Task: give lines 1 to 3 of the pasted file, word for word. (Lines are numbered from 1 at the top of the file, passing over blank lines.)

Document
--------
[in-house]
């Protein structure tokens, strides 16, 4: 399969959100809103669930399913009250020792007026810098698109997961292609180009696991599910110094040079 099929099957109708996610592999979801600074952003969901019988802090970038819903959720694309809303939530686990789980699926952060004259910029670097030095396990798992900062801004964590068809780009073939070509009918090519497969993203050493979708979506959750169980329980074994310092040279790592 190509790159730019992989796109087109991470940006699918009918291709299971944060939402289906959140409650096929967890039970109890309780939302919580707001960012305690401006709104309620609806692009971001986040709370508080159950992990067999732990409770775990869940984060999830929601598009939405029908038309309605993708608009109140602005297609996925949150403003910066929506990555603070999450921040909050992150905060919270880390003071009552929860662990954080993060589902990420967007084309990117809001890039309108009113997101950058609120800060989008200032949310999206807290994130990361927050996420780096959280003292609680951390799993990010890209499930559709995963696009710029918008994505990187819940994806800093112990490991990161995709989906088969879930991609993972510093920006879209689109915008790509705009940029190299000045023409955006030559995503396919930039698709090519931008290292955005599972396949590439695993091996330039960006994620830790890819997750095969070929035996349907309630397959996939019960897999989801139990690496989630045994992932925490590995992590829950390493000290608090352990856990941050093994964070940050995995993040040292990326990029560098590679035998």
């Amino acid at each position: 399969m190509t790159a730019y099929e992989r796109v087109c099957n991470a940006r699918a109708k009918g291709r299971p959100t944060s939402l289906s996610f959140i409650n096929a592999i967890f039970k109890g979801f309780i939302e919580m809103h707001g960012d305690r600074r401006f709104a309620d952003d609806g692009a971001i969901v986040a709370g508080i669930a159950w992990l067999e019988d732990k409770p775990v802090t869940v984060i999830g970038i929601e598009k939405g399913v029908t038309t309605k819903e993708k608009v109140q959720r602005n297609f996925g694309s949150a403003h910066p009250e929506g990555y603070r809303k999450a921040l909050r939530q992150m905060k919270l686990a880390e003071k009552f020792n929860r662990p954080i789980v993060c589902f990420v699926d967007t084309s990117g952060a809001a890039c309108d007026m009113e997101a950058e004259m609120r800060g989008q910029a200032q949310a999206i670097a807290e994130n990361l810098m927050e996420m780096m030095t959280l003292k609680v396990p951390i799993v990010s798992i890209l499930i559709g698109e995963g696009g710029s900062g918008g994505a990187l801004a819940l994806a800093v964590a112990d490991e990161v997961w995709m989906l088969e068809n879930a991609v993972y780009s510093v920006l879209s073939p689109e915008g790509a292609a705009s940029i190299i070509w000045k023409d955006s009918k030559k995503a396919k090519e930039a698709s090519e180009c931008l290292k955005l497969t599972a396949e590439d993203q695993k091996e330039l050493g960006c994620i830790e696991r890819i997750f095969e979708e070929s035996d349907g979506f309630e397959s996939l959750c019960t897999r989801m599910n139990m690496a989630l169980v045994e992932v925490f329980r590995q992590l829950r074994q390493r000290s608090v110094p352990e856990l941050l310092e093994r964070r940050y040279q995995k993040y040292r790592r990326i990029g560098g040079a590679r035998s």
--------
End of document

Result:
[in-house]
């Protein structure tokens, strides 16, 4: 399969959100809103669930399913009250020792007026810098698109997961292609180009696991599910110094040079 099929099957109708996610592999979801600074952003969901019988802090970038819903959720694309809303939530686990789980699926952060004259910029670097030095396990798992900062801004964590068809780009073939070509009918090519497969993203050493979708979506959750169980329980074994310092040279790592 190509790159730019992989796109087109991470940006699918009918291709299971944060939402289906959140409650096929967890039970109890309780939302919580707001960012305690401006709104309620609806692009971001986040709370508080159950992990067999732990409770775990869940984060999830929601598009939405029908038309309605993708608009109140602005297609996925949150403003910066929506990555603070999450921040909050992150905060919270880390003071009552929860662990954080993060589902990420967007084309990117809001890039309108009113997101950058609120800060989008200032949310999206807290994130990361927050996420780096959280003292609680951390799993990010890209499930559709995963696009710029918008994505990187819940994806800093112990490991990161995709989906088969879930991609993972510093920006879209689109915008790509705009940029190299000045023409955006030559995503396919930039698709090519931008290292955005599972396949590439695993091996330039960006994620830790890819997750095969070929035996349907309630397959996939019960897999989801139990690496989630045994992932925490590995992590829950390493000290608090352990856990941050093994964070940050995995993040040292990326990029560098590679035998």
């Amino acid at each position: 399969m190509t790159a730019y099929e992989r796109v087109c099957n991470a940006r699918a109708k009918g291709r299971p959100t944060s939402l289906s996610f959140i409650n096929a592999i967890f039970k109890g979801f309780i939302e919580m809103h707001g960012d305690r600074r401006f709104a309620d952003d609806g692009a971001i969901v986040a709370g508080i669930a159950w992990l067999e019988d732990k409770p775990v802090t869940v984060i999830g970038i929601e598009k939405g399913v029908t038309t309605k819903e993708k608009v109140q959720r602005n297609f996925g694309s949150a403003h910066p009250e929506g990555y603070r809303k999450a921040l909050r939530q992150m905060k919270l686990a880390e003071k009552f020792n929860r662990p954080i789980v993060c589902f990420v699926d967007t084309s990117g952060a809001a890039c309108d007026m009113e997101a950058e004259m609120r800060g989008q910029a200032q949310a999206i670097a807290e994130n990361l810098m927050e996420m780096m030095t959280l003292k609680v396990p951390i799993v990010s798992i890209l499930i559709g698109e995963g696009g710029s900062g918008g994505a990187l801004a819940l994806a800093v964590a112990d490991e990161v997961w995709m989906l088969e068809n879930a991609v993972y780009s510093v920006l879209s073939p689109e915008g790509a292609a705009s940029i190299i070509w000045k023409d955006s009918k030559k995503a396919k090519e930039a698709s090519e180009c931008l290292k955005l497969t599972a396949e590439d993203q695993k091996e330039l050493g960006c994620i830790e696991r890819i997750f095969e979708e070929s035996d349907g979506f309630e397959s996939l959750c019960t897999r989801m599910n139990m690496a989630l169980v045994e992932v925490f329980r590995q992590l829950r074994q390493r000290s608090v110094p352990e856990l941050l310092e093994r964070r940050y040279q995995k993040y040292r790592r990326i990029g560098g040079a590679r035998s």